The War Has Not Yet Started in Theatre Royal Plymouth's rep season at Southwark Playhouse, Glenn Waldron's The Here and This and Now takes a look at pharmaceutical companies on an intimate scale and, eventually, a global one. Niall (Simon Darwen) leads a team of pharmaceutical reps on a team-building away-day. Alongside games where they recite their sales mantra of "Captivate! Associate! Detonate! Kill!" the central point is for them all to rehearse Niall's trademark pitch to receptionists, a cheesy story about his sick son designed to create empathy and get them five minutes with a senior consultant to sell discount liver-spot cream. Gemma (Tala Gouveia) is new to the team and enthusiastically delivers her own version of the pitch, but the other two members have been working for the company much longer and have a much more cynical outlook on what they're doing.
In a role that could have been written for him, Andy Rush's Robbie gives the comic highlight in his piss-take of the standard spiel - his disinterest in what he's doing is palpable, but he knows his job's secure because an abandoned medical degree means he's the only salesman who actually knows what anything he's saying means.
Becci Gemmell's Helen, on the other hand, has been moved to a sales job from elsewhere in the company and is clearly too timid and unconvincing to make it past the receptionists. This mismatched team play their motivational games and we discover some background information about the company they work for - one that's always notoriously far behind the rest of Big Pharma's research, and whose employee perks are all leftovers from failed investments - and during their breaks Robbie and Gemma flirt in what could turn out to be the start of something more. But for the second half of the play, Waldron reveals this to have been largely misdirection, as an offhand comment about overreliance on antibiotics turns out to be planting the real theme of the play.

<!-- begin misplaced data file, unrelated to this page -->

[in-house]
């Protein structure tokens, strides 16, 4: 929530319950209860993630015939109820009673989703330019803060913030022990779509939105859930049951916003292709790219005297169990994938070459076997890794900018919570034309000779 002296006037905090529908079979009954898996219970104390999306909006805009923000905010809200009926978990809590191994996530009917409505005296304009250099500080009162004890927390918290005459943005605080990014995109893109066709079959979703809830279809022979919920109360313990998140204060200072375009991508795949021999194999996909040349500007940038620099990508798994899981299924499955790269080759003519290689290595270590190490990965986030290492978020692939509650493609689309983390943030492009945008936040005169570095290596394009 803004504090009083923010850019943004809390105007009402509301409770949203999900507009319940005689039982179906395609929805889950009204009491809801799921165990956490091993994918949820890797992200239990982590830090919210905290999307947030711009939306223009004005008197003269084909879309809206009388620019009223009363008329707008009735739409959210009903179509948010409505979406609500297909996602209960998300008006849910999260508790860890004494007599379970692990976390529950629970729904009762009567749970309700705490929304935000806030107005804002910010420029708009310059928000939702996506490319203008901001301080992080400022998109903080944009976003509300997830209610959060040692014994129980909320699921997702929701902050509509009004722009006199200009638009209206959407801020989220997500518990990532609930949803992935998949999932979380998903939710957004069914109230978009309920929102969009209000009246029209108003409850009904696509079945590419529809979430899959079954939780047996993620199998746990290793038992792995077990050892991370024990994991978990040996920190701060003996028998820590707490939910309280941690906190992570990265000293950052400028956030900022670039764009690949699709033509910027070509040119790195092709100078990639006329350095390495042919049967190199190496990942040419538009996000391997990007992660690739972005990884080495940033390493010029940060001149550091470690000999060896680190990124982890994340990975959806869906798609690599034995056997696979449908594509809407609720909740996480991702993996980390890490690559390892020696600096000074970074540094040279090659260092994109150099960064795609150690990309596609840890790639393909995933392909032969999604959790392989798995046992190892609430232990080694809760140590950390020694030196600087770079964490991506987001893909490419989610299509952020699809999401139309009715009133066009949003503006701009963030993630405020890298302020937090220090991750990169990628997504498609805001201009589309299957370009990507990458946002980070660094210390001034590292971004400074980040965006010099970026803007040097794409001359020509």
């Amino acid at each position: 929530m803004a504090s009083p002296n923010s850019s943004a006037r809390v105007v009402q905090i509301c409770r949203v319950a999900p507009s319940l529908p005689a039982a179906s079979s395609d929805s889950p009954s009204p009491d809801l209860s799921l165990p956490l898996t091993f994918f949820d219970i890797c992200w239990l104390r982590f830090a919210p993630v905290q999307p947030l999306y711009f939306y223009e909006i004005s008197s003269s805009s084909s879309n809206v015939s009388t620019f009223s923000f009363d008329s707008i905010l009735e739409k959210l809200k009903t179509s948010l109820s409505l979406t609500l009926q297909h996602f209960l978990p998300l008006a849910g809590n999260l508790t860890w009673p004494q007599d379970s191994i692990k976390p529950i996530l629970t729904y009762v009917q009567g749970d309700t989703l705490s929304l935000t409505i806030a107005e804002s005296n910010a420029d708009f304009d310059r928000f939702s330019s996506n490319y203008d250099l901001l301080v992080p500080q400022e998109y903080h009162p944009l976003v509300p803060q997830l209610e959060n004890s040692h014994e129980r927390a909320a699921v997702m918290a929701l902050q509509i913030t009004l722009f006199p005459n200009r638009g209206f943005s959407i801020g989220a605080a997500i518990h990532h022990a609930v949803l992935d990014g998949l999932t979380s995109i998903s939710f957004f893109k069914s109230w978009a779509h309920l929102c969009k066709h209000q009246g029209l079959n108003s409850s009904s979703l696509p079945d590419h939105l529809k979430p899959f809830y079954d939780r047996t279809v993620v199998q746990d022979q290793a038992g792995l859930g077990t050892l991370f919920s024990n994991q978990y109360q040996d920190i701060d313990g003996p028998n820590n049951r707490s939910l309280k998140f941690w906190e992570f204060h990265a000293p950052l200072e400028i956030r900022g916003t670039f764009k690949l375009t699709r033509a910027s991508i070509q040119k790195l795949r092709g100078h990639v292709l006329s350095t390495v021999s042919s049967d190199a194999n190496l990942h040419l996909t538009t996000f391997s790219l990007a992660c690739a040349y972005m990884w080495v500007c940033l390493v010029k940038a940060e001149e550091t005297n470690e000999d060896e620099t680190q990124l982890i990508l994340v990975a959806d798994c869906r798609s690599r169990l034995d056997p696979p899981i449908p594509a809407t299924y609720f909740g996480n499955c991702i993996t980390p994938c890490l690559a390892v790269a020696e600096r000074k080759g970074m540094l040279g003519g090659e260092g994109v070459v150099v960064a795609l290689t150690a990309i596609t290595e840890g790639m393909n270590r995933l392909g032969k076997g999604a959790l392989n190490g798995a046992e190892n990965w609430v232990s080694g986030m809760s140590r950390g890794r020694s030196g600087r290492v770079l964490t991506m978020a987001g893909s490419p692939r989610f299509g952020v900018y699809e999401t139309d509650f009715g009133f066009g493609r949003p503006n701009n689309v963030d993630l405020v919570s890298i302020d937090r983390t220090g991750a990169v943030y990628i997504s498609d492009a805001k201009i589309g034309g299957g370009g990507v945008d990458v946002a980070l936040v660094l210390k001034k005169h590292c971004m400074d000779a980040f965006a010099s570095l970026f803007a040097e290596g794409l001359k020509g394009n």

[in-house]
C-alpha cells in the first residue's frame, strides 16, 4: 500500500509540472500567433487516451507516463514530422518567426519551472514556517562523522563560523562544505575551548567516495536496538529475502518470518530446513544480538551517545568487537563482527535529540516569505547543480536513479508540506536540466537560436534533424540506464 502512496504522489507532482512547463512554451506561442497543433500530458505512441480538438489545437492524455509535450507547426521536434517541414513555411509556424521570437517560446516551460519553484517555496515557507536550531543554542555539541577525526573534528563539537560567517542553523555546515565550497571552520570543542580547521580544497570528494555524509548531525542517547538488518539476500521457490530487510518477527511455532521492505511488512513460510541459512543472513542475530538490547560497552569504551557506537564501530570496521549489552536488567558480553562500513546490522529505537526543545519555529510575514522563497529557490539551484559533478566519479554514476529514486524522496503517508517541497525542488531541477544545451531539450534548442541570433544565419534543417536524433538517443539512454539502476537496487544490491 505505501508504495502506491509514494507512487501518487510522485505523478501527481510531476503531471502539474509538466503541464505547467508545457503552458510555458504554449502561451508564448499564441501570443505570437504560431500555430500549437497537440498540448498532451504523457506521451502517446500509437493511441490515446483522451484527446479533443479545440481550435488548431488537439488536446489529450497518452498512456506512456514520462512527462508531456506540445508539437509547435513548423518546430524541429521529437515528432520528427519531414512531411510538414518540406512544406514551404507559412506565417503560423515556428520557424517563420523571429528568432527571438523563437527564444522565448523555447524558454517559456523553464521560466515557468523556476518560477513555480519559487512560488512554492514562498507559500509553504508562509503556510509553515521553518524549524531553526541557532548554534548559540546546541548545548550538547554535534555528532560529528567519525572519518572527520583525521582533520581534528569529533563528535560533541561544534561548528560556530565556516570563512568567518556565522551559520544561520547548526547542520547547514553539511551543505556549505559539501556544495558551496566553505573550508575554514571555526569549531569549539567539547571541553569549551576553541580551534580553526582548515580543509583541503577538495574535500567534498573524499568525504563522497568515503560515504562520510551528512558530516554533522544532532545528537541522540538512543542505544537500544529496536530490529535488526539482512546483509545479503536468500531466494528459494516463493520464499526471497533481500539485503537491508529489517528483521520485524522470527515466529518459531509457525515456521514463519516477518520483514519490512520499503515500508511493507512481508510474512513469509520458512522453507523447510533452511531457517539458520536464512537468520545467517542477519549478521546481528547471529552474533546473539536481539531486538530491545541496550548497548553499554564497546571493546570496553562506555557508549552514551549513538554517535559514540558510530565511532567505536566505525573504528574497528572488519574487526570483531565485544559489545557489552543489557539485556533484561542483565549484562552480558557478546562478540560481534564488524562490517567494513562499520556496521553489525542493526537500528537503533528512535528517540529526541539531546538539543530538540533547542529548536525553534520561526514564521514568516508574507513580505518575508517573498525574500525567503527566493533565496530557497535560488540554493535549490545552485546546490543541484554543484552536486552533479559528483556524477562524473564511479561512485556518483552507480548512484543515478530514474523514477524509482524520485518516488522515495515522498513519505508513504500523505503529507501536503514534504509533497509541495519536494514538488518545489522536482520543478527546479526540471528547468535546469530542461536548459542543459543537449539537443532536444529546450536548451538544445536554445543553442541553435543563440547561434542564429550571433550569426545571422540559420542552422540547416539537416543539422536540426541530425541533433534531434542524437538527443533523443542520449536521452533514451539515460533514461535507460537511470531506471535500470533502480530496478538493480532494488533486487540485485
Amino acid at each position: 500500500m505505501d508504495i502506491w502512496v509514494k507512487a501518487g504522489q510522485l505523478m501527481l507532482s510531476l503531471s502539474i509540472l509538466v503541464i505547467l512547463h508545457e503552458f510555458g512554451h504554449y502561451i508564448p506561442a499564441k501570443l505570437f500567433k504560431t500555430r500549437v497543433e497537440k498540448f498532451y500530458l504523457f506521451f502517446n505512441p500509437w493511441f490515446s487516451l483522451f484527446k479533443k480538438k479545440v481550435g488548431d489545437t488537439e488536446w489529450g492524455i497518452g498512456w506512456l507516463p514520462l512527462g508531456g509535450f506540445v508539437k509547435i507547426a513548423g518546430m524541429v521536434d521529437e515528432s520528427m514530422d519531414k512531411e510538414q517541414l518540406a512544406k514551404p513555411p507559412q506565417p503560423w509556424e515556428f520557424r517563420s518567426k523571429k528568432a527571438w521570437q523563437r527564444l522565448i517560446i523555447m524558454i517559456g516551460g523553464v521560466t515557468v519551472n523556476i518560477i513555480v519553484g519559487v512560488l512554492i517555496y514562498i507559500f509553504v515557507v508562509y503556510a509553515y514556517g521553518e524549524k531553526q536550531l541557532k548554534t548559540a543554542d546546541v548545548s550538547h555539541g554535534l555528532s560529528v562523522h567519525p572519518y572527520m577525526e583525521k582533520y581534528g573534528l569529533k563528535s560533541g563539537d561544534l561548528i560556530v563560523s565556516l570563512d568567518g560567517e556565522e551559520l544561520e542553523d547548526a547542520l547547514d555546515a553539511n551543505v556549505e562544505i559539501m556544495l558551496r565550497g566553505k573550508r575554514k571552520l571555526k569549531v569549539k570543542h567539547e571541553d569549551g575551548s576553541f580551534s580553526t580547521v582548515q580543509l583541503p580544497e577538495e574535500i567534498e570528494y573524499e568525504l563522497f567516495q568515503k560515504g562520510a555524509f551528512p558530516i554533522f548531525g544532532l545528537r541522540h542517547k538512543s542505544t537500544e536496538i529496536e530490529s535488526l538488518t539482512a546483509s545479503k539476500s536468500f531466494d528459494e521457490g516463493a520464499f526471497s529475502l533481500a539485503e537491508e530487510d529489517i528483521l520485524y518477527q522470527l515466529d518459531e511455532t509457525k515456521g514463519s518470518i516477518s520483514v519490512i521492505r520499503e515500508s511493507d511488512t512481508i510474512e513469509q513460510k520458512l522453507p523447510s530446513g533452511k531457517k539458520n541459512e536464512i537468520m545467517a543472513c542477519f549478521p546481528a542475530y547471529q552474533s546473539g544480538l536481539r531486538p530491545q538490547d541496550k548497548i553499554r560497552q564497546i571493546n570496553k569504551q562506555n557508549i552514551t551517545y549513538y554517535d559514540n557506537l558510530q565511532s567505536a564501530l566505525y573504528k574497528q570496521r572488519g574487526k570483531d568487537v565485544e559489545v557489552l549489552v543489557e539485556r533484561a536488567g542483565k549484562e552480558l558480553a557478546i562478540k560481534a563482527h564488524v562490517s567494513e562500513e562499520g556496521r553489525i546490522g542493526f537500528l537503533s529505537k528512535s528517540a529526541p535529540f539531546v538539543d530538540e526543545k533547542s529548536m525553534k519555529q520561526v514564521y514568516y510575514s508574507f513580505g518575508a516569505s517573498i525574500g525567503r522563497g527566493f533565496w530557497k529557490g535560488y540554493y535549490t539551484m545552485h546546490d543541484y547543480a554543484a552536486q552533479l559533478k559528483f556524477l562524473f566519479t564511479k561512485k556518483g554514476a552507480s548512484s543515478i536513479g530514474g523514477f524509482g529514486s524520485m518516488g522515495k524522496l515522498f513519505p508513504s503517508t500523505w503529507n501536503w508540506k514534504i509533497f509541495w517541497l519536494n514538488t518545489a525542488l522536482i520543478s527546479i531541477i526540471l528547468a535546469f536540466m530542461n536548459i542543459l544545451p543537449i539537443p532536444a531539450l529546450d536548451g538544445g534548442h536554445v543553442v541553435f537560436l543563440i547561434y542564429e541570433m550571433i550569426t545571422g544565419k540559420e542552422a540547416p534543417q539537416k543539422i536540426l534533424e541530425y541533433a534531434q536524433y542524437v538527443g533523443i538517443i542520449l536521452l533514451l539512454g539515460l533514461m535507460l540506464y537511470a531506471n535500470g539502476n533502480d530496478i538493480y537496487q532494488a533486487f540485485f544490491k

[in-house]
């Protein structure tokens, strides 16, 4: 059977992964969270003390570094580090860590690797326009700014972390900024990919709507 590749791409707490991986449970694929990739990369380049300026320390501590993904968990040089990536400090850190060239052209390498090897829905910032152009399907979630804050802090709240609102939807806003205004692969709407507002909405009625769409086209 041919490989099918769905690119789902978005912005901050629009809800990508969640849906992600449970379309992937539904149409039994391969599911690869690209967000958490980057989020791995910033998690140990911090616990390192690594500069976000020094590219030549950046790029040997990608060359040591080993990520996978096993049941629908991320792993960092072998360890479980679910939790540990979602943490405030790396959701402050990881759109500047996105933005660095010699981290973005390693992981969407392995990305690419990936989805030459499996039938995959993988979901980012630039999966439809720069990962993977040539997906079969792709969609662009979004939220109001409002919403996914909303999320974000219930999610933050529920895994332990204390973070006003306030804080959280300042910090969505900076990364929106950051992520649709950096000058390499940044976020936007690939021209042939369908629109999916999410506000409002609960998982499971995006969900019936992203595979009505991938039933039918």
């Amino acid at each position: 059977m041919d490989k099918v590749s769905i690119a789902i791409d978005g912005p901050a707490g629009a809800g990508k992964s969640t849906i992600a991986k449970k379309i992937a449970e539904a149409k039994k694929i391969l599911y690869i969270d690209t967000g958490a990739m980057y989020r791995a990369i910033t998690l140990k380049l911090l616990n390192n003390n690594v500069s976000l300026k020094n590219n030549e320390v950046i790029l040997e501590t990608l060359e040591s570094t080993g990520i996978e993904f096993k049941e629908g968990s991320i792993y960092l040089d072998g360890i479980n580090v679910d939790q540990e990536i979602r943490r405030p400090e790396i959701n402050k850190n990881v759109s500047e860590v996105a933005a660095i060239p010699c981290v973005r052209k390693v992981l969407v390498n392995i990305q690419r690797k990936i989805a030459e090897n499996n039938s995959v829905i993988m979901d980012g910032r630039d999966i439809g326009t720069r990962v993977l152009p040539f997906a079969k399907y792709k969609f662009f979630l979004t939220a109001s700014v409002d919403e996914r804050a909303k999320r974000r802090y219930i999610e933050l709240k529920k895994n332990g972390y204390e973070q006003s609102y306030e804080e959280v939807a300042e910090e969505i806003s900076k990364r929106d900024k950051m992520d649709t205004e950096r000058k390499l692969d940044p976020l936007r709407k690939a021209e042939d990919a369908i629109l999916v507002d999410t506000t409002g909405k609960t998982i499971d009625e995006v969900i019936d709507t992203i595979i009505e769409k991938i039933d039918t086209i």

Things are much darker when we skip to the year 2024, when Helen has lost most of her family to a plague resulting from that overreliance; the confidence-building from that away-day has left her willing to do anything to save her last remaining son. Simon Stokes' production does a slick job of balancing the very abrupt change in tone, largely by maintaining a sense of black comedy as the stakes get higher. It's a very clever piece and highly effective - Rush was one of the main reasons I booked and his comic performance is one of the most memorable things about the play, but the more serious scenes deliver a gut-punch that stands out just as much. For the play's coda, the recorded voice of Bill Paterson is an appropriately reassuring choice for a speech that makes the bad guy the hero, presenting the pharmaceutical company whose over-selling killed millions as the saviour; in some ways it's more chilling than some of the violence leading up to it.
The Here and This and Now by Glenn Waldron is booking in repertory until the 10th of February at Southwark Playhouse's Little Theatre.
Running time: 1 hour 25 minutes straight through.
Photo credit: Tristram Kenton.